This is a film that could work. It could work as a film, and it could work as a separate entity. As a film that involves such an elaborate plot, it could work as a purely engrossing thriller, but the problem is it doesn’t work. About half of the time, the film is beaming with potential and possibilities that are completely misfired with another half that just can’t get it at that level of sophistication. “The Red Siren” bounces back and forth with a hackneyed plot that is both confusing and un-involving while presenting sub-plots that are hardly ever developed. So much seems to be happening during this, but none of it is ever fleshed out in to anything completely coherent. “The Red Siren” could also work were it not such a shameless retread of “The Professional”.
I’ve never read the book, and I can’t verify whether the source material is basically the same as the film, but this is ultimately just a retread that shamelessly rips off Besson’s masterpiece. Hardened ex-soldier with a checkered past stumbles on to a girl on the run from a crime syndicate and decides to protect her and involve himself in her situation while they bond, hardened killer with a checkered past stumbles on to a girl on the run from a crime syndicate who killed her family decides to protect and involve himself in her situation her while they bond. There’s a crooked confidant of the man, and the inevitable face off in a hotel room, not to mention the over the top villain who will stop at nothing to get the girl.
Oldman incomparably gave a great performance, but Frances Barber with her black hair, and serpentine smile is atrocious as the mustache twirling Eva, the villain that make the silent film villains look sophisticated. She chews the scenery and spits it out through often very clunky dialogue. I could forgive the blatant derivative elements from “The Professional” had the hero and heroine had some sort of chemistry. Any type of chemistry, but their dialogue here is mostly trite one-liners, and the basic exposition you’d expect from a film like this. And Asia Argento is basically wasted and under-developed as the part protagonist, part antagonist of the film who works within the system. Though, she’s the marquee draw in, there’s basically not a lot for her to do here, in spite of being the only star featured on the poster.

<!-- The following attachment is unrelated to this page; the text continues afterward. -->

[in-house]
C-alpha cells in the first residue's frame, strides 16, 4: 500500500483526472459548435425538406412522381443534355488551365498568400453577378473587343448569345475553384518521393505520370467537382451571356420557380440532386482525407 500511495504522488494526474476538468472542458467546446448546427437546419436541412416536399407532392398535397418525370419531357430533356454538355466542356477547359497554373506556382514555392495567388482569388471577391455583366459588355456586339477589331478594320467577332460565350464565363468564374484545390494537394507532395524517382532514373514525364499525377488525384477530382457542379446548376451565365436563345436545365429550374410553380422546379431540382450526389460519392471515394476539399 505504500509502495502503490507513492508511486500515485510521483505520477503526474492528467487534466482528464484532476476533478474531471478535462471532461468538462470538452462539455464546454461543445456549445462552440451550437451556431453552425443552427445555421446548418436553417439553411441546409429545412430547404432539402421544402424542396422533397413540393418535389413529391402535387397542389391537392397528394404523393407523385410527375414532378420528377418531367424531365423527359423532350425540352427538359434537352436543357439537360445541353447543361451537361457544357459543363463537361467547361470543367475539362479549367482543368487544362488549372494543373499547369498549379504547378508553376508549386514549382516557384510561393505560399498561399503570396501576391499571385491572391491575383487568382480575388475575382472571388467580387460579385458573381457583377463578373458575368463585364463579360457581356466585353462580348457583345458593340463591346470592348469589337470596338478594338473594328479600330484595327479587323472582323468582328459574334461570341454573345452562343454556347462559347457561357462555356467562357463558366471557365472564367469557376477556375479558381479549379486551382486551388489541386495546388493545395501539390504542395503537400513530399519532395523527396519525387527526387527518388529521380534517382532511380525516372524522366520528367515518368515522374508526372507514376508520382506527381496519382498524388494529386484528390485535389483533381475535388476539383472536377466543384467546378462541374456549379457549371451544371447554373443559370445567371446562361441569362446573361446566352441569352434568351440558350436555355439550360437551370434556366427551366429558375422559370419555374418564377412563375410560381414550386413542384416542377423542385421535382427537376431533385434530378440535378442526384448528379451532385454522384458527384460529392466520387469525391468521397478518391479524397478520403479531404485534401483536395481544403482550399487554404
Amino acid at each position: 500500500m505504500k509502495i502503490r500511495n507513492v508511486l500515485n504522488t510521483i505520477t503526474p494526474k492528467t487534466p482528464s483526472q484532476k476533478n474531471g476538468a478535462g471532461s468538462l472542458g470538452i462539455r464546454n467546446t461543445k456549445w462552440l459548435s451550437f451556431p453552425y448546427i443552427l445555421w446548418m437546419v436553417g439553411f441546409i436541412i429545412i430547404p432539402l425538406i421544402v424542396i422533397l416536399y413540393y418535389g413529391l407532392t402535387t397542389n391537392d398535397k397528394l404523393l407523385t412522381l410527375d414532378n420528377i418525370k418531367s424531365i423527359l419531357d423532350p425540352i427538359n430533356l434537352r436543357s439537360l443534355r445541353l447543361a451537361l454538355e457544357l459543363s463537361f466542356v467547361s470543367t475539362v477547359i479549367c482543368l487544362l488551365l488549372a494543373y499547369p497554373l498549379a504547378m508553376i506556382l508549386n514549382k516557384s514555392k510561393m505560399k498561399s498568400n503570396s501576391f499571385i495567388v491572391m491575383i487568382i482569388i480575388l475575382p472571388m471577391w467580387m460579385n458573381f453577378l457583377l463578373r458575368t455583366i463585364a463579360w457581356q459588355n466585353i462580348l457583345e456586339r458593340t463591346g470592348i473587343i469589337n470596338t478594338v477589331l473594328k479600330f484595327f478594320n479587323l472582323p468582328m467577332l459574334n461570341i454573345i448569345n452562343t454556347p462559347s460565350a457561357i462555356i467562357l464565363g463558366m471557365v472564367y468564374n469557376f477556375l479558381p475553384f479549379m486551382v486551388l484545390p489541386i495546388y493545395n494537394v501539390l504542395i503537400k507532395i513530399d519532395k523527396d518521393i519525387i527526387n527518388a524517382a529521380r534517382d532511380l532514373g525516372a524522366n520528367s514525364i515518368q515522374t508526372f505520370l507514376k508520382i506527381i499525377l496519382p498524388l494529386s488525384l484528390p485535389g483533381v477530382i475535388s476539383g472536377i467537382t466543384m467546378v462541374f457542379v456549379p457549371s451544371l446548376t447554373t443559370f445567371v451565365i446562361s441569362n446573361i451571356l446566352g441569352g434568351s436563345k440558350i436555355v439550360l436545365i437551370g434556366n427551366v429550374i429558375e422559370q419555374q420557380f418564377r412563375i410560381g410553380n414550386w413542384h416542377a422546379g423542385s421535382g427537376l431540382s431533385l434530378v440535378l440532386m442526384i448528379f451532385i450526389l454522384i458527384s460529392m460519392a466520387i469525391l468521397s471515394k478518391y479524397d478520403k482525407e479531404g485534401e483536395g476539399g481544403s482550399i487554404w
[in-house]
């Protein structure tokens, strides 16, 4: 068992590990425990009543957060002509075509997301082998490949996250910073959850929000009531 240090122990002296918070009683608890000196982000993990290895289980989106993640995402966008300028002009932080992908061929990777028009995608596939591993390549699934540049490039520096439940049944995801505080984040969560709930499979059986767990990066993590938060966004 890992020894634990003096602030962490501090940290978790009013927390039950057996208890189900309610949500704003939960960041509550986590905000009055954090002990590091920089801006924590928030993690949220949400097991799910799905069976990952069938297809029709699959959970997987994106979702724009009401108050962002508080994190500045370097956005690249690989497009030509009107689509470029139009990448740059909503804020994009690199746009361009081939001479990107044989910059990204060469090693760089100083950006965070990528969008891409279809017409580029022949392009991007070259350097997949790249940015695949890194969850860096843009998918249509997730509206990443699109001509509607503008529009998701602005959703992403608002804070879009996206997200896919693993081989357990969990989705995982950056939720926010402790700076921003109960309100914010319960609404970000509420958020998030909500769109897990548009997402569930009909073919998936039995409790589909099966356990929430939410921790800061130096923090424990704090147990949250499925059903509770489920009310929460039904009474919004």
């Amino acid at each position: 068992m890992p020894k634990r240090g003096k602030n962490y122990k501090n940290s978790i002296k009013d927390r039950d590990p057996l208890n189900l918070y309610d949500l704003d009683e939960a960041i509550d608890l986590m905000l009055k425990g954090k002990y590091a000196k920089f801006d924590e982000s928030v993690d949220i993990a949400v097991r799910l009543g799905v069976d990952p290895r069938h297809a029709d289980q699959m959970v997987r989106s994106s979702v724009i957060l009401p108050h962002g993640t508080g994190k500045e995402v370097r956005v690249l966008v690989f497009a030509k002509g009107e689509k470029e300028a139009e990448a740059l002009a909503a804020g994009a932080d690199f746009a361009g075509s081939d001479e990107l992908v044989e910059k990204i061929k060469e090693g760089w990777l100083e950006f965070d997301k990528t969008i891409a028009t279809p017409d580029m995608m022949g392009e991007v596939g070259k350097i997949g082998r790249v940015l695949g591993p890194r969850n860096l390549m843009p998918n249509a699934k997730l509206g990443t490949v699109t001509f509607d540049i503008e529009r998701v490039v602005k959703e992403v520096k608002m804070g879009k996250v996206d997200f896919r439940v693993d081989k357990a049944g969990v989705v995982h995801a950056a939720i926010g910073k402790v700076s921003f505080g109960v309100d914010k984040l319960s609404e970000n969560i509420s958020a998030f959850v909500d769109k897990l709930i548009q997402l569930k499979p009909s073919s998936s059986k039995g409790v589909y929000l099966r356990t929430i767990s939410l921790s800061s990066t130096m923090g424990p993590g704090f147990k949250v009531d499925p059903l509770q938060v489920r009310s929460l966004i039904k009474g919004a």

Asia Argento, you’re not fooling anyone, babe. Though you dress in suits in this film and are often toned down, it’s still evident you are the sex goddess I worship like a goddess. You can look as plain as you want, but at the end of the day, I still want to plant you against a wall and–well use your imagination, folks. I sure am. Either way, Asia does manage to pull in a good performance and works with the scraps of characterization tossed at her which becomes unusual since she’s featured so prominently on the cover. She appears in the first half and then for the rest of the film she becomes of a presence as the law attempting to pin down the girl. She follows her and hopes to get to her before she can be killed or corrupted.
The film for all its lacking and faults, does manage to pull in some tense sequences and taut action that make for some engrossing imagery, meanwhile Olivier Megaton gives some beautiful direction along with dazzling cinematography making “The Red Siren” often a beautifully bleak work that at least is fun to look at. For a movie that has an opening sequence that’s basically a compact music video, it’s sad that this is such a slow and awfully boring film with a story that fails to give us anything original and fails to take the elements that it derives from its source material and use it to its advantage. Everything in the end feels incomplete and the attempted subtext and morality, evil, and innocence is lost. Four screenwriters adapting from a novel and all they could process was a complete and total rip-off of “The Professional” sans Luc Besson? I just don’t get it. “The Red Siren” could be a competent film if you forget the confusing, boring plot, under-developed characters, and utterly derivative elements, and just focus on Asia Argento’s beauty. Hey, it works for me.